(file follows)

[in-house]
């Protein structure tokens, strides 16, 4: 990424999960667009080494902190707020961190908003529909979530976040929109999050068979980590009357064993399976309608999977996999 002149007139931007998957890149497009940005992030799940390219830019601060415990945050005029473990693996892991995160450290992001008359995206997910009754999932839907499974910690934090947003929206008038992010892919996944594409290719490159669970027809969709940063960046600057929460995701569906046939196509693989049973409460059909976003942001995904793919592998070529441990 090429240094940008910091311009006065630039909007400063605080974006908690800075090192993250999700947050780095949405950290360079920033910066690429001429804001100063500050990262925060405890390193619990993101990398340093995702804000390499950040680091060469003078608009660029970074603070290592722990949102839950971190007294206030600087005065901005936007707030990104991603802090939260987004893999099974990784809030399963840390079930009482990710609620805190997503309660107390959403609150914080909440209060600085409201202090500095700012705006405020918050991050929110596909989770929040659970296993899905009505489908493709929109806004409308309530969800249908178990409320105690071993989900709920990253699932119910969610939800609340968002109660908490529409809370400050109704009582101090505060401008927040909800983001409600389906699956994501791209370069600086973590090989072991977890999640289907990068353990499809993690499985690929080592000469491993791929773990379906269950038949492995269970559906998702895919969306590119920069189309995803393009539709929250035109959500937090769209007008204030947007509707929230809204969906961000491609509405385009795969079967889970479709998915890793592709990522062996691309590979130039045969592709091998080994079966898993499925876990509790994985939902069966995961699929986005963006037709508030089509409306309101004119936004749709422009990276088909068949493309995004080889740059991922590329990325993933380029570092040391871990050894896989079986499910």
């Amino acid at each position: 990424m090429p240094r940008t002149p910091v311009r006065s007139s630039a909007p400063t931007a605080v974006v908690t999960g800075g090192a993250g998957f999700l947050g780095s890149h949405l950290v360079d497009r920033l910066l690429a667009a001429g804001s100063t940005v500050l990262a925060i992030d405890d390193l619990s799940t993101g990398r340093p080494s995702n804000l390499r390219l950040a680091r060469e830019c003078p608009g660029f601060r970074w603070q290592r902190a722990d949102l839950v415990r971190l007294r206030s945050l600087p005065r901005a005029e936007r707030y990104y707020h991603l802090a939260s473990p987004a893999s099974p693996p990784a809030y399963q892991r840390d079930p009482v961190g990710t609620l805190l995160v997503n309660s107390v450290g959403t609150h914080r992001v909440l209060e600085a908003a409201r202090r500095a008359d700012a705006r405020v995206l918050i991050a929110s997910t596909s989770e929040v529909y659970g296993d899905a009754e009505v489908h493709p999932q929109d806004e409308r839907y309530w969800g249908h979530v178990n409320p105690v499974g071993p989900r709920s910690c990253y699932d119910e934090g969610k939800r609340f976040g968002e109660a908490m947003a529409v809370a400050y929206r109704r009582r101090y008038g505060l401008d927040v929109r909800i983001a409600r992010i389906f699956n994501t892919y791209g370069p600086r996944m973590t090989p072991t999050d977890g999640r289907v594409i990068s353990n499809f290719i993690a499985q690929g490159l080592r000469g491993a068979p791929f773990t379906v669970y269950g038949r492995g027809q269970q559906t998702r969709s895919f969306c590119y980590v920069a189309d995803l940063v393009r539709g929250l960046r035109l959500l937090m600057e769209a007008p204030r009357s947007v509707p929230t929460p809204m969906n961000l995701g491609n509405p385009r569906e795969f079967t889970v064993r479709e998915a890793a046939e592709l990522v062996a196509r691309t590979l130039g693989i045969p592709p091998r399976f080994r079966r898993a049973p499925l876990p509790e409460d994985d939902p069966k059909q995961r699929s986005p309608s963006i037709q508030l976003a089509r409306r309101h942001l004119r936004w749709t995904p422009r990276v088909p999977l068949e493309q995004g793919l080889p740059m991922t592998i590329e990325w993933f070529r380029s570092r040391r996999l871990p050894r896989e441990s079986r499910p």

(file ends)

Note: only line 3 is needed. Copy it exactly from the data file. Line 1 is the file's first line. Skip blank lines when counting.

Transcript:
């Amino acid at each position: 990424m090429p240094r940008t002149p910091v311009r006065s007139s630039a909007p400063t931007a605080v974006v908690t999960g800075g090192a993250g998957f999700l947050g780095s890149h949405l950290v360079d497009r920033l910066l690429a667009a001429g804001s100063t940005v500050l990262a925060i992030d405890d390193l619990s799940t993101g990398r340093p080494s995702n804000l390499r390219l950040a680091r060469e830019c003078p608009g660029f601060r970074w603070q290592r902190a722990d949102l839950v415990r971190l007294r206030s945050l600087p005065r901005a005029e936007r707030y990104y707020h991603l802090a939260s473990p987004a893999s099974p693996p990784a809030y399963q892991r840390d079930p009482v961190g990710t609620l805190l995160v997503n309660s107390v450290g959403t609150h914080r992001v909440l209060e600085a908003a409201r202090r500095a008359d700012a705006r405020v995206l918050i991050a929110s997910t596909s989770e929040v529909y659970g296993d899905a009754e009505v489908h493709p999932q929109d806004e409308r839907y309530w969800g249908h979530v178990n409320p105690v499974g071993p989900r709920s910690c990253y699932d119910e934090g969610k939800r609340f976040g968002e109660a908490m947003a529409v809370a400050y929206r109704r009582r101090y008038g505060l401008d927040v929109r909800i983001a409600r992010i389906f699956n994501t892919y791209g370069p600086r996944m973590t090989p072991t999050d977890g999640r289907v594409i990068s353990n499809f290719i993690a499985q690929g490159l080592r000469g491993a068979p791929f773990t379906v669970y269950g038949r492995g027809q269970q559906t998702r969709s895919f969306c590119y980590v920069a189309d995803l940063v393009r539709g929250l960046r035109l959500l937090m600057e769209a007008p204030r009357s947007v509707p929230t929460p809204m969906n961000l995701g491609n509405p385009r569906e795969f079967t889970v064993r479709e998915a890793a046939e592709l990522v062996a196509r691309t590979l130039g693989i045969p592709p091998r399976f080994r079966r898993a049973p499925l876990p509790e409460d994985d939902p069966k059909q995961r699929s986005p309608s963006i037709q508030l976003a089509r409306r309101h942001l004119r936004w749709t995904p422009r990276v088909p999977l068949e493309q995004g793919l080889p740059m991922t592998i590329e990325w993933f070529r380029s570092r040391r996999l871990p050894r896989e441990s079986r499910p």